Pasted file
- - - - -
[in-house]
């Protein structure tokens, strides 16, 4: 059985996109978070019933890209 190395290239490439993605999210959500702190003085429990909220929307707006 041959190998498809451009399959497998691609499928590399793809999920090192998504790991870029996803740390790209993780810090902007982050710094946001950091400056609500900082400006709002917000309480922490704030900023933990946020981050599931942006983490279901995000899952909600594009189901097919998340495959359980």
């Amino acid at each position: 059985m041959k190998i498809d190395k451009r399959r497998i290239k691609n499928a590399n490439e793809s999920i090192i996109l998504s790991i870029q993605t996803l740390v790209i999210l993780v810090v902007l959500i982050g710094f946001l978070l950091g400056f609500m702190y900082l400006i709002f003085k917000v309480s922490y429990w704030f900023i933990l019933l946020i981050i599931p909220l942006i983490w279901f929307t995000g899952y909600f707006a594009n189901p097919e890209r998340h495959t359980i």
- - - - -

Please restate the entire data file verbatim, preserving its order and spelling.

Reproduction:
[in-house]
């Protein structure tokens, strides 16, 4: 059985996109978070019933890209 190395290239490439993605999210959500702190003085429990909220929307707006 041959190998498809451009399959497998691609499928590399793809999920090192998504790991870029996803740390790209993780810090902007982050710094946001950091400056609500900082400006709002917000309480922490704030900023933990946020981050599931942006983490279901995000899952909600594009189901097919998340495959359980």
């Amino acid at each position: 059985m041959k190998i498809d190395k451009r399959r497998i290239k691609n499928a590399n490439e793809s999920i090192i996109l998504s790991i870029q993605t996803l740390v790209i999210l993780v810090v902007l959500i982050g710094f946001l978070l950091g400056f609500m702190y900082l400006i709002f003085k917000v309480s922490y429990w704030f900023i933990l019933l946020i981050i599931p909220l942006i983490w279901f929307t995000g899952y909600f707006a594009n189901p097919e890209r998340h495959t359980i």